A Look at Lived Hierophany: Eroticism, Ethics and the Eucharist in a Greek Orthodox Hermitage

Lucas Kane

Abstract


Based on two months of research in a small monastery in Northern Greece, this paper explores the conceptions, definitions and practices of Orthodox Christianity as understood by Father Makarios, the monastery's abbot. I describe his emphasis on the sensuality of Christian practice, first examining how his definition of Christianity revolves around an individual’s pursuit of Christ, a pursuit which rests upon both Christ’s love for humanity (demonstrated in the Crucifixion) and humanity’s seeking love for Christ. I go on to analyze this sensuality of monastic daily life, arguing that Makarios’ definition of Christianity informs the ideal of his own pursuit of God (in which he seeks union with Christ). This definition and pursuit are mirrored in two daily examples: the consumption of the Eucharist, and Makarios’ relationship with his disciple. I contend that in this monastery, sensuality is the medium and technique through which Christ is sought and the ineffable is made tangible in the everyday practices of the monks. Sensuality becomes a lived hierophany – a manifestation of the sacred.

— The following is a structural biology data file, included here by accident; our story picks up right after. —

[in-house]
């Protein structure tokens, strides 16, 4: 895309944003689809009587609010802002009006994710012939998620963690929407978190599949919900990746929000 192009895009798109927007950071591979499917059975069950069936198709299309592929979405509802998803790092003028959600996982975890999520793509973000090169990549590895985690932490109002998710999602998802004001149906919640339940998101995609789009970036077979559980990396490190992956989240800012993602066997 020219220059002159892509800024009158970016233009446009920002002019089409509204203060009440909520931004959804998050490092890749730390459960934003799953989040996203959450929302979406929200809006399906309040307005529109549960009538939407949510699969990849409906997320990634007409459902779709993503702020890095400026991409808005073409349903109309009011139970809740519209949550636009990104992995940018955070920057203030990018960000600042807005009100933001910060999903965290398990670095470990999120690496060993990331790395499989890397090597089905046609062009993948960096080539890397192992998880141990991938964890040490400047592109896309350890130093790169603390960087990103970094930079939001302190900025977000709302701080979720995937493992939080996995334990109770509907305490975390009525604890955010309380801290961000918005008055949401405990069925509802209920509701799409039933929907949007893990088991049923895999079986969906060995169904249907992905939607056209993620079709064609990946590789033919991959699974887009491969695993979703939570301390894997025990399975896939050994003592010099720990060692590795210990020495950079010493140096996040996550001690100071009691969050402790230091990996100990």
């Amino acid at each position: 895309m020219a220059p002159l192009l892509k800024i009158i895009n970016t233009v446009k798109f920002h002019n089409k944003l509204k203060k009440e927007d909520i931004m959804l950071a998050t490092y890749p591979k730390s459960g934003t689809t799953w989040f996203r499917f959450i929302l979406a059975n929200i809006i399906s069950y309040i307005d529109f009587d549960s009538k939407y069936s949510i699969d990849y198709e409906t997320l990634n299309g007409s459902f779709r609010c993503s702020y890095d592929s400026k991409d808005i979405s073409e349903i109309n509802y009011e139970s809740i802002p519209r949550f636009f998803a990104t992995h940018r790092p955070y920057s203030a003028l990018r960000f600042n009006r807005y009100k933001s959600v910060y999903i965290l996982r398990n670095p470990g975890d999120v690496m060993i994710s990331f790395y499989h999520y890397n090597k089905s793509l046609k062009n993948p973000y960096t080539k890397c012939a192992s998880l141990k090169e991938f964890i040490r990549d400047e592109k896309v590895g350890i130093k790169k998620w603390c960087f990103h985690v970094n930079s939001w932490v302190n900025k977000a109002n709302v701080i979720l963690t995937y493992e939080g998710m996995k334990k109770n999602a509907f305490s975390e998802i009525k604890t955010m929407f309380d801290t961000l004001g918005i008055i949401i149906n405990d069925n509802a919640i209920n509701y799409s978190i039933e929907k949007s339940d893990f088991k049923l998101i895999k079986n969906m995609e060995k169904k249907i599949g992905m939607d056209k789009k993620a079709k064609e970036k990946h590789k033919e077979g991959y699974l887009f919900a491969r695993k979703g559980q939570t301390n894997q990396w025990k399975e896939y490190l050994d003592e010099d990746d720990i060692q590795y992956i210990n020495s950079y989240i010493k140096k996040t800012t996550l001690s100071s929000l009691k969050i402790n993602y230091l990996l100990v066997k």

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DOI: https://doi.org/10.15273/jue.v6i2.7066

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The JUE is a peer-reviewed online journal that publishes original ethnographic research by undergraduates working in a variety of disciplines. Submissions are welcomed. Contact the Editor, Martha Radice.

ISSN 2369-8721